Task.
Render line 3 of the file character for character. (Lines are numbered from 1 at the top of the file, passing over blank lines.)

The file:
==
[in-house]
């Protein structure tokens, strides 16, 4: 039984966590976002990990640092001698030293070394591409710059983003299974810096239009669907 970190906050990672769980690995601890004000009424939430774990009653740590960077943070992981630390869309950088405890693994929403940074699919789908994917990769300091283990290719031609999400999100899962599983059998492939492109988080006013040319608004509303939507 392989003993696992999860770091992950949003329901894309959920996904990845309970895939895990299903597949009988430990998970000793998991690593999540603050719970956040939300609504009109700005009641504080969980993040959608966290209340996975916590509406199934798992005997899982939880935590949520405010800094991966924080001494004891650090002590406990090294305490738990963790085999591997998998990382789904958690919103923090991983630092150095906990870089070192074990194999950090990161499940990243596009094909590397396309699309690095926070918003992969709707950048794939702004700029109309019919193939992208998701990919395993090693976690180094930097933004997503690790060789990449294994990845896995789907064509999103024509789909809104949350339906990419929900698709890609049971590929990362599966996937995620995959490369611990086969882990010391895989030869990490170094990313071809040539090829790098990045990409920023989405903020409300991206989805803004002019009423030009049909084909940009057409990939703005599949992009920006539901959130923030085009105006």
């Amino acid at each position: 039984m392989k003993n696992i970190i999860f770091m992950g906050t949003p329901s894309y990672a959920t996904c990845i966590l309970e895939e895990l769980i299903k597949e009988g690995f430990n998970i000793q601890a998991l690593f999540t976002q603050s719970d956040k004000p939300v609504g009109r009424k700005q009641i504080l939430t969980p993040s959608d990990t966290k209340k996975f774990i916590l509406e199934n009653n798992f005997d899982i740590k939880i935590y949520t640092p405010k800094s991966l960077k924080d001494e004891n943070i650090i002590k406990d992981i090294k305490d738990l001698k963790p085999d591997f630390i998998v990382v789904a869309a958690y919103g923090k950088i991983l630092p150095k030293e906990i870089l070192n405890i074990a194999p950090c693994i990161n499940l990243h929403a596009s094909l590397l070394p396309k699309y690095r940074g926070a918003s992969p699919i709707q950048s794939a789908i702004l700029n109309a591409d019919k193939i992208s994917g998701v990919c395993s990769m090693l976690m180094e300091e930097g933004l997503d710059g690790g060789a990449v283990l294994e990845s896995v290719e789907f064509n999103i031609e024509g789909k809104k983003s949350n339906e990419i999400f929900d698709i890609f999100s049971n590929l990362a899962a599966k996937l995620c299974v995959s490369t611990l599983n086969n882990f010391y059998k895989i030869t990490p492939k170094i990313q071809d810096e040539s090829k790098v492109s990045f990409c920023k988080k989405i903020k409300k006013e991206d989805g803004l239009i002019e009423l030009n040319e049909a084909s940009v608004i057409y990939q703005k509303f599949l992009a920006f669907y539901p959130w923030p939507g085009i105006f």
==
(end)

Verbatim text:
């Amino acid at each position: 039984m392989k003993n696992i970190i999860f770091m992950g906050t949003p329901s894309y990672a959920t996904c990845i966590l309970e895939e895990l769980i299903k597949e009988g690995f430990n998970i000793q601890a998991l690593f999540t976002q603050s719970d956040k004000p939300v609504g009109r009424k700005q009641i504080l939430t969980p993040s959608d990990t966290k209340k996975f774990i916590l509406e199934n009653n798992f005997d899982i740590k939880i935590y949520t640092p405010k800094s991966l960077k924080d001494e004891n943070i650090i002590k406990d992981i090294k305490d738990l001698k963790p085999d591997f630390i998998v990382v789904a869309a958690y919103g923090k950088i991983l630092p150095k030293e906990i870089l070192n405890i074990a194999p950090c693994i990161n499940l990243h929403a596009s094909l590397l070394p396309k699309y690095r940074g926070a918003s992969p699919i709707q950048s794939a789908i702004l700029n109309a591409d019919k193939i992208s994917g998701v990919c395993s990769m090693l976690m180094e300091e930097g933004l997503d710059g690790g060789a990449v283990l294994e990845s896995v290719e789907f064509n999103i031609e024509g789909k809104k983003s949350n339906e990419i999400f929900d698709i890609f999100s049971n590929l990362a899962a599966k996937l995620c299974v995959s490369t611990l599983n086969n882990f010391y059998k895989i030869t990490p492939k170094i990313q071809d810096e040539s090829k790098v492109s990045f990409c920023k988080k989405i903020k409300k006013e991206d989805g803004l239009i002019e009423l030009n040319e049909a084909s940009v608004i057409y990939q703005k509303f599949l992009a920006f669907y539901p959130w923030p939507g085009i105006f």